A June of Ordinary Murders
It is 1887. Victoria is celebrating her 50th year as monarch, Ireland is sweltering under record heat, and among the scores of weather-related deaths are three seemingly unsolvable murders. Yet Dublin Metropolitan Police (DMP) officials focus more on presenting a good front during Victoria’s son’s ceremonial visit than in doing the real work required to bring the killers to justice.
Into the fray steps Detective Sergeant Joe Swallow, a 20-year DMP veteran, who has seen his share of failures and successes. His career as a doctor went down the drain in drink, so, with his best friend, the medical examiner, they piece together the scant clues with both science and guile to solve the murders – and foil a plot on the prince’s life in the bargain.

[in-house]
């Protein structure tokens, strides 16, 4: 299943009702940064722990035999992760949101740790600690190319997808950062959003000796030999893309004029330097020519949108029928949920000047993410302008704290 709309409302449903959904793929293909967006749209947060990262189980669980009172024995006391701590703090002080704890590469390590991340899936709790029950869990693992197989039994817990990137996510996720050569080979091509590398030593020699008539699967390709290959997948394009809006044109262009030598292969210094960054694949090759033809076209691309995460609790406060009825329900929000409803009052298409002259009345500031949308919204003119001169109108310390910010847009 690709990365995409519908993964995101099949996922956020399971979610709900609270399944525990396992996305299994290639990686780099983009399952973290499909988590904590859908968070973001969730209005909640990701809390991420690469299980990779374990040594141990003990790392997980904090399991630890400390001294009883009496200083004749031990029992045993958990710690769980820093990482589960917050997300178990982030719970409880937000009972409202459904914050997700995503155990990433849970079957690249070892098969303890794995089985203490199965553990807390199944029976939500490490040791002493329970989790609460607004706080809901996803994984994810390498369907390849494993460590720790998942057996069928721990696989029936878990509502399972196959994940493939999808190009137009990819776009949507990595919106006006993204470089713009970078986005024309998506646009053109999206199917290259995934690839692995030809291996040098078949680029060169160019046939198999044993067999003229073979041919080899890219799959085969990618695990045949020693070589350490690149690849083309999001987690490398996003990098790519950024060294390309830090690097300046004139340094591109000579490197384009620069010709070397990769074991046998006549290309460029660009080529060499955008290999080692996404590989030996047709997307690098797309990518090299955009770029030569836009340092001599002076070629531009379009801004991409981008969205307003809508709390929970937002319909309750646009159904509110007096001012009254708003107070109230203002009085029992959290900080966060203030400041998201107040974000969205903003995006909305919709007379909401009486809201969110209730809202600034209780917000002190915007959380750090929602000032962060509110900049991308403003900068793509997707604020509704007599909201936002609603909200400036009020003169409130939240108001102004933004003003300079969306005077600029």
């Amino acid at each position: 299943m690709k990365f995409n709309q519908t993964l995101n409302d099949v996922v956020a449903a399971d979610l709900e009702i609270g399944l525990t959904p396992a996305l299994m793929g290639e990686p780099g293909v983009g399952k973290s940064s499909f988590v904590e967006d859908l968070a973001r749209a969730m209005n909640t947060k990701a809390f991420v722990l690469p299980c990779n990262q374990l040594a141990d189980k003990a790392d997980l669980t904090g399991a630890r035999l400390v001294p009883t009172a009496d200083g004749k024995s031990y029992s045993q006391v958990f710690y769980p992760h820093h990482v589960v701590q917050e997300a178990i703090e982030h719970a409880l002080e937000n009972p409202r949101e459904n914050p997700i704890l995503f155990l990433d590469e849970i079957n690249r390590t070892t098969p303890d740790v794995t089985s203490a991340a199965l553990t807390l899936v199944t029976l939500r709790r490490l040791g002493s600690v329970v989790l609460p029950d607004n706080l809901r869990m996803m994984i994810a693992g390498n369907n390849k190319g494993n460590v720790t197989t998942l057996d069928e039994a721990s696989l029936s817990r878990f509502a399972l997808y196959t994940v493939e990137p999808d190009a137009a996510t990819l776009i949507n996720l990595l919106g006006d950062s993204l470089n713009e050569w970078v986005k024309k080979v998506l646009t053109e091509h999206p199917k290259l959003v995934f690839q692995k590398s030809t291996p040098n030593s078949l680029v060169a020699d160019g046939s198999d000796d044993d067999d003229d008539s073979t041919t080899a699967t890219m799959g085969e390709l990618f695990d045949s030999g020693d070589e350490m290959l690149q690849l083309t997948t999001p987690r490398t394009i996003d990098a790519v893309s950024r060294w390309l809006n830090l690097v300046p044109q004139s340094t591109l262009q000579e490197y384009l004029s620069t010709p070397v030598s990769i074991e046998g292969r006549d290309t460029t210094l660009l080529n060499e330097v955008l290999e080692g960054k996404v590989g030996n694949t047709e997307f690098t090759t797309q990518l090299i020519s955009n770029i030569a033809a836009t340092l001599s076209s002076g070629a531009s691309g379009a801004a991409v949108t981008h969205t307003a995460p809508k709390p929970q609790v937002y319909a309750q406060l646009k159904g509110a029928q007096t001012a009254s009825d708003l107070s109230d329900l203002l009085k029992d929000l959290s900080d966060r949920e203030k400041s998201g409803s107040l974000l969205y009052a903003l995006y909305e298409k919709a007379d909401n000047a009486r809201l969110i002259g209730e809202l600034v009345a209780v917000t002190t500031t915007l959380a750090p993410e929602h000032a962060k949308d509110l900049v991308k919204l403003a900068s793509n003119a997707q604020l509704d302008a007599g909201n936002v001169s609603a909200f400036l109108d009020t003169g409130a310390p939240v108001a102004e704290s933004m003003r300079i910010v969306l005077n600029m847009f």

This procedural displays Dublin – with its grand castle and its grimier underbelly – as anything but “ordinary.” Debut novelist Brady simply can’t avoid his journalistic background as he details routes of travel and local color to the smallest detail, to the detriment of the plot. As a result, the action is sparse (just seven of the 380 pages), and Swallow reminds me of another Sergeant Joe (Friday, of Dragnet and “Just the facts” fame).